Teachers Guide to The Last Misson

Introduction letter: You might begin this lesson off-line by making copies of the letter for each group. The signature line was left off intentionally so that you might sign it with a pen to make it appear more authentic. .

The Task: This is an overview of the students' task. Take time to go over this section with your students to prevent groups from wasting time moving in the wrong direction.

How to Begin: and Timeline: Timelines are terrific tools to use with fourth graders in long projects. Give your students as much time as you can, but check in with them on a scheduled basis to allow you to redirect. The timeline is best set by you. Not all groups will move at the same speed. Take in consideration access time to computers for resource search.

Student Research Tips: If this is your students' first exposure to the internet, a review of this section is a must! Before you have them save pictures and bookmark sites make a decision where you want things saved (floppy vs. hard drive) and how you want things labeled (group name or number followed by a descriptor).

Links: Review the guidelines included in the links section with your students. If you are sharing computers between groups there is a good chance that they will be visiting the same sites. If there is time, have students judge the sites for their usefulness. The time you spend on sharing and evaluating sites may be saved in reducing the amount of time spent on viewing web sites with limited use. Try these sites for evaluation tools and resources.

http://www.lib.purdue.edu/StudentInstruction/web_site_evaluation_chart.html

http://www.open.k12.or.us/jitt/evalform.html

http://fromnowon.org/jun97/eval.html #graded

Using your research findings: Analyzing found information is an important step in moving students from basic recalling information to higher level thinking. Their new Mission plans will be easier to formulate when they have a clear understanding of past Missions.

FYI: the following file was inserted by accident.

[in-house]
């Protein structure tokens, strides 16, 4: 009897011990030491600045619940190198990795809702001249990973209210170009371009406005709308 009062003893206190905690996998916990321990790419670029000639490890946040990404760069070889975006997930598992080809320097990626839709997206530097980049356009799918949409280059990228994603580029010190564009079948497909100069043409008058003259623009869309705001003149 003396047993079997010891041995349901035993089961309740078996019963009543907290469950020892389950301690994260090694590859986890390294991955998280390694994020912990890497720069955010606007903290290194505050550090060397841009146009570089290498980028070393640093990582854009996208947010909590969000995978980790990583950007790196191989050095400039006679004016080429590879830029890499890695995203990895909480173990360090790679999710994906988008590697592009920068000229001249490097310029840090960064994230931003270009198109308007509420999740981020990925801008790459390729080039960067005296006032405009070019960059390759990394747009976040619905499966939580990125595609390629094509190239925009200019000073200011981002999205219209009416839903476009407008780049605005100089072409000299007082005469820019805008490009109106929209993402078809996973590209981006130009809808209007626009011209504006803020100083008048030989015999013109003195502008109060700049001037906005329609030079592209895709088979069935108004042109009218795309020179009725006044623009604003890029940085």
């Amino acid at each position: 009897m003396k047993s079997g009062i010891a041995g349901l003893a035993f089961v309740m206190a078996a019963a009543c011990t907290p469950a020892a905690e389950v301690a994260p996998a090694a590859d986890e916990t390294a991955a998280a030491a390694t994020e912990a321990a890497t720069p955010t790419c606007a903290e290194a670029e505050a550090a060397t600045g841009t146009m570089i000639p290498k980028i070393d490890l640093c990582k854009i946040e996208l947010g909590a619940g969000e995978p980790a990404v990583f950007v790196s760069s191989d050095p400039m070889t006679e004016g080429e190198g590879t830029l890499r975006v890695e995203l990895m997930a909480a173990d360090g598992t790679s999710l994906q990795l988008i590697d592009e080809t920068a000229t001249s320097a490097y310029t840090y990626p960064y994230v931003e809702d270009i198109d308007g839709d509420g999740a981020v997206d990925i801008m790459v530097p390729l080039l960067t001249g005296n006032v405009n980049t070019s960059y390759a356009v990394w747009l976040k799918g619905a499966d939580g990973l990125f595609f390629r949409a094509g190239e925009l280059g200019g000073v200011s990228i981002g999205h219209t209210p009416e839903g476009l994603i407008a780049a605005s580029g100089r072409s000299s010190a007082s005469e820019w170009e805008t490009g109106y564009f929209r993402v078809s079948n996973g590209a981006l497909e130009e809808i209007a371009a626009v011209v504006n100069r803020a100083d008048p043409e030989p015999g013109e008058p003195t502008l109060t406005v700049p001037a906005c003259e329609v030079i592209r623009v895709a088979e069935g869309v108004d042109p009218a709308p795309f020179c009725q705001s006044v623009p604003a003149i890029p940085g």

Your Mission: Determine if your students have enough time to include a layout or illustration of their Mission on their site.

How you will be graded: The rubric was included as a sample and should be adapted to meet your needs. Students should be included in the creation of the rubric descriptors.

Presentation Rubric: Many teachers like to create rubrics with their students. I have included a sample rubric for those who are not familiar with this valuable tool. A sample completed rubric can be found here. A blank copy can be found here.

Grade 4: California, a Changing State
History/Social Science Content Standards

Students learn the story of their home state, unique in American history in terms of its vast and varied geography, its many waves of immigration beginning with pre-Columbian societies, its continuous diversity, economic energy, and rapid growth. In addition to the specific treatment of milestones in California history, students examine the state in the context of the rest of the nation, with an emphasis on the U.S. Constitution and the relationship between state and federal government.

4.1 Students demonstrate an understanding of the physical and human geographic features that define places and regions in California by: